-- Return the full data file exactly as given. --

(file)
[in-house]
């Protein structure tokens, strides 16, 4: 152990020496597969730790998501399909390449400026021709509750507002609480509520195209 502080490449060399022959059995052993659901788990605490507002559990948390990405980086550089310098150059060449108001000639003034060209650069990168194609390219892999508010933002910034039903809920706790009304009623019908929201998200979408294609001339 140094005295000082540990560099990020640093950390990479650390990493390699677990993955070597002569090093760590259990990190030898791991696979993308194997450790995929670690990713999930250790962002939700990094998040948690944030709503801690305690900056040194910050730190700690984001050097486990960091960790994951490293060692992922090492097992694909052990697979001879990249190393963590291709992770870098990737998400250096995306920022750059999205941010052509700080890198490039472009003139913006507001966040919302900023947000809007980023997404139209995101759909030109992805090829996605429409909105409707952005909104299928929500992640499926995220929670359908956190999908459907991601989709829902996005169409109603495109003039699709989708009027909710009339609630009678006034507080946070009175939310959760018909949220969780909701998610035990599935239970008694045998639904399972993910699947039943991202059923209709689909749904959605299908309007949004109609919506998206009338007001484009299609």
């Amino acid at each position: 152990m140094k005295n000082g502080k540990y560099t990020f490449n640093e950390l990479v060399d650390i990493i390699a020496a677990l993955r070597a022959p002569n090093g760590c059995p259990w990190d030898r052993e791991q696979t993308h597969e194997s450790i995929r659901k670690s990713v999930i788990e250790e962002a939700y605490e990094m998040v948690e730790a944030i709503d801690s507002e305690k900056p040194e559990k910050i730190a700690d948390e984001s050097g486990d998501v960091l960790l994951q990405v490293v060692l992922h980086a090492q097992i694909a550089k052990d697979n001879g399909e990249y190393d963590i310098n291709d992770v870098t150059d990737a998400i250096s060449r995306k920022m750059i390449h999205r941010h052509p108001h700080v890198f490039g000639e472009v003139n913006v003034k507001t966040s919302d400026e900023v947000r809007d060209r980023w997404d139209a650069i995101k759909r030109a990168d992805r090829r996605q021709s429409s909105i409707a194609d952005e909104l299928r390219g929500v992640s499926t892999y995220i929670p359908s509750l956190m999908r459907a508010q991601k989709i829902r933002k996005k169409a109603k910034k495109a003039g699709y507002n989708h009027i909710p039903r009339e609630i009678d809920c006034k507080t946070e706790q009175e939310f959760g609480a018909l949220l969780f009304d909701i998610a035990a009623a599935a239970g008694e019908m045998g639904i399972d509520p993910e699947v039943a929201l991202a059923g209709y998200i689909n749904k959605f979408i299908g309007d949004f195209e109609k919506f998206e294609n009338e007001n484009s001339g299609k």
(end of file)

[in-house]
């Protein structure tokens, strides 16, 4: 152990020496597969730790998501399909390449400026021709509750507002609480509520195209 502080490449060399022959059995052993659901788990605490507002559990948390990405980086550089310098150059060449108001000639003034060209650069990168194609390219892999508010933002910034039903809920706790009304009623019908929201998200979408294609001339 140094005295000082540990560099990020640093950390990479650390990493390699677990993955070597002569090093760590259990990190030898791991696979993308194997450790995929670690990713999930250790962002939700990094998040948690944030709503801690305690900056040194910050730190700690984001050097486990960091960790994951490293060692992922090492097992694909052990697979001879990249190393963590291709992770870098990737998400250096995306920022750059999205941010052509700080890198490039472009003139913006507001966040919302900023947000809007980023997404139209995101759909030109992805090829996605429409909105409707952005909104299928929500992640499926995220929670359908956190999908459907991601989709829902996005169409109603495109003039699709989708009027909710009339609630009678006034507080946070009175939310959760018909949220969780909701998610035990599935239970008694045998639904399972993910699947039943991202059923209709689909749904959605299908309007949004109609919506998206009338007001484009299609």
């Amino acid at each position: 152990m140094k005295n000082g502080k540990y560099t990020f490449n640093e950390l990479v060399d650390i990493i390699a020496a677990l993955r070597a022959p002569n090093g760590c059995p259990w990190d030898r052993e791991q696979t993308h597969e194997s450790i995929r659901k670690s990713v999930i788990e250790e962002a939700y605490e990094m998040v948690e730790a944030i709503d801690s507002e305690k900056p040194e559990k910050i730190a700690d948390e984001s050097g486990d998501v960091l960790l994951q990405v490293v060692l992922h980086a090492q097992i694909a550089k052990d697979n001879g399909e990249y190393d963590i310098n291709d992770v870098t150059d990737a998400i250096s060449r995306k920022m750059i390449h999205r941010h052509p108001h700080v890198f490039g000639e472009v003139n913006v003034k507001t966040s919302d400026e900023v947000r809007d060209r980023w997404d139209a650069i995101k759909r030109a990168d992805r090829r996605q021709s429409s909105i409707a194609d952005e909104l299928r390219g929500v992640s499926t892999y995220i929670p359908s509750l956190m999908r459907a508010q991601k989709i829902r933002k996005k169409a109603k910034k495109a003039g699709y507002n989708h009027i909710p039903r009339e609630i009678d809920c006034k507080t946070e706790q009175e939310f959760g609480a018909l949220l969780f009304d909701i998610a035990a009623a599935a239970g008694e019908m045998g639904i399972d509520p993910e699947v039943a929201l991202a059923g209709y998200i689909n749904k959605f979408i299908g309007d949004f195209e109609k919506f998206e294609n009338e007001n484009s001339g299609k």